“I wanted to start a company that would give clients a dedicated platform from which they could manage and enrich threat intelligence to defend against sophisticated cyberattacks,” he said.

Chiang has joined Apex Systems Center as its youngest advisory board member.

“I am very excited about this role that helps me identify and create a new generation of student innovators and growing the Hokie network," he said.  

Last summer, Chiang hired Reed Koser, from McLean, Virginia, a sophomore majoring in computer science, to work at ThreatQuotient.

Koser is a student in the Apex Systems Center-sponsored Innovate living-learning community that brings a diverse group of committed and driven students together in a high-energy learning environment. Innovate provides an opportunity for students to gain insights into the entrepreneurial process, interact with successful entrepreneurs, and learn from Virginia Tech faculty and community partners.

Chiang describes Koser as “on fire, and a complete rock star” and someone he would have hired full-time had he already graduated.

“Internships are so important to getting a job when you graduate,” said Koser. “But it’s so hard to get anyone to even give you the time of day, especially when you are just finishing up your freshman year.”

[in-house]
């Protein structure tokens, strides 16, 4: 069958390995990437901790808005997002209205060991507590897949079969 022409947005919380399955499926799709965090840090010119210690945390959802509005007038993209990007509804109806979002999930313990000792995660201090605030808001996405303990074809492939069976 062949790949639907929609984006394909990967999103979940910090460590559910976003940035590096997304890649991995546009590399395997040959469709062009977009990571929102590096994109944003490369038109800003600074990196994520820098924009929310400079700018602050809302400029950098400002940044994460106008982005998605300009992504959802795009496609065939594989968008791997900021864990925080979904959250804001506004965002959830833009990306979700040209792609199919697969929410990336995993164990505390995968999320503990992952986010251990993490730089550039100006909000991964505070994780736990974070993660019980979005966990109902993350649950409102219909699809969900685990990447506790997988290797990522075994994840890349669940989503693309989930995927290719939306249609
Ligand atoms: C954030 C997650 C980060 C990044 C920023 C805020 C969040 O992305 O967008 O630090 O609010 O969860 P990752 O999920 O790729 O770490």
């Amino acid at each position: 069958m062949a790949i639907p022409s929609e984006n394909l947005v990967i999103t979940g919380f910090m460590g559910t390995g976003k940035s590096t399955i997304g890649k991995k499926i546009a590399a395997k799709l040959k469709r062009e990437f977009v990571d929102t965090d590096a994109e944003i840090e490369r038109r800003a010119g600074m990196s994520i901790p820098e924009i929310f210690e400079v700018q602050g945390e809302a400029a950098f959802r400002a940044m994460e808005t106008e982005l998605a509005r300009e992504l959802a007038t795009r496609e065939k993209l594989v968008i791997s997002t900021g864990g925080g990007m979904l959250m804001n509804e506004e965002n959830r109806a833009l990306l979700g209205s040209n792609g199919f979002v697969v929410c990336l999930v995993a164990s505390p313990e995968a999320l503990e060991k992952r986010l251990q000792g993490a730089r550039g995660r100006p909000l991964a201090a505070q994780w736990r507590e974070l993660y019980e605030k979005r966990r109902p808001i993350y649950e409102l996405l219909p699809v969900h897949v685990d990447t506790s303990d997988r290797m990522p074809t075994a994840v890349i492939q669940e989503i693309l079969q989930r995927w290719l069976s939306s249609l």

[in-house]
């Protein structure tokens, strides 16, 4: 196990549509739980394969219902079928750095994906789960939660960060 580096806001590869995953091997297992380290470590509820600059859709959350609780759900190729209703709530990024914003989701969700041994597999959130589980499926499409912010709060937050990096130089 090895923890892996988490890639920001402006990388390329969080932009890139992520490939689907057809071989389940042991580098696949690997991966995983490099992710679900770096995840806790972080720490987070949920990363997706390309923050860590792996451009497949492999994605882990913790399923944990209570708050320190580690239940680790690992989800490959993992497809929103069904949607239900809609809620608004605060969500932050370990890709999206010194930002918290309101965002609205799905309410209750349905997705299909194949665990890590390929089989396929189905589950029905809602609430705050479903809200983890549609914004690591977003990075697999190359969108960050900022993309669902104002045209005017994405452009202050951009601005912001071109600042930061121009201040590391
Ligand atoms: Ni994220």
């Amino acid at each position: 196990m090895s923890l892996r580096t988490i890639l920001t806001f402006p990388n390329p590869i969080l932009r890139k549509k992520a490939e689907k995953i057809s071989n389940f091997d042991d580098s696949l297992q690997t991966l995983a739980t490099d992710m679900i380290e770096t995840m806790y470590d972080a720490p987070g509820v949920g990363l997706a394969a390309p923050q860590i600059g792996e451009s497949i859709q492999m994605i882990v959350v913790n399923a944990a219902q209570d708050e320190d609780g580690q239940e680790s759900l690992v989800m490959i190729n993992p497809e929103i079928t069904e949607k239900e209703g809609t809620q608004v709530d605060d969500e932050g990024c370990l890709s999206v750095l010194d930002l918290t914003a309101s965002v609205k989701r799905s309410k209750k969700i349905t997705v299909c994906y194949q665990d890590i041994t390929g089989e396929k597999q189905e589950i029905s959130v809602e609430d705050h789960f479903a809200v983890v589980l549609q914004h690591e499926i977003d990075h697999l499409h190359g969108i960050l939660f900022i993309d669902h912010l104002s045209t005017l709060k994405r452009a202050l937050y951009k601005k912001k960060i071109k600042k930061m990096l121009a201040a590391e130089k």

Koser said that “working at ThreatQuotient was a great experience. I was doing real work as part of a team that developed prototypes for integration between threat intelligence platform and applications. 

“It was gratifying to have a successful entrepreneur like Wayne appreciate my work and validate for me that I was on the right career track,” said Koser.

“There really is no better example for us to showcase our vision of Hokies helping Hokies,” said  Derick Maggard, executive director of the Apex Systems Center. “The idea is to link innovators and entrepreneurs to sustain technology growth, locate sources of capital, and recognize and promote young talent. And ThreatQuotient has done it all.”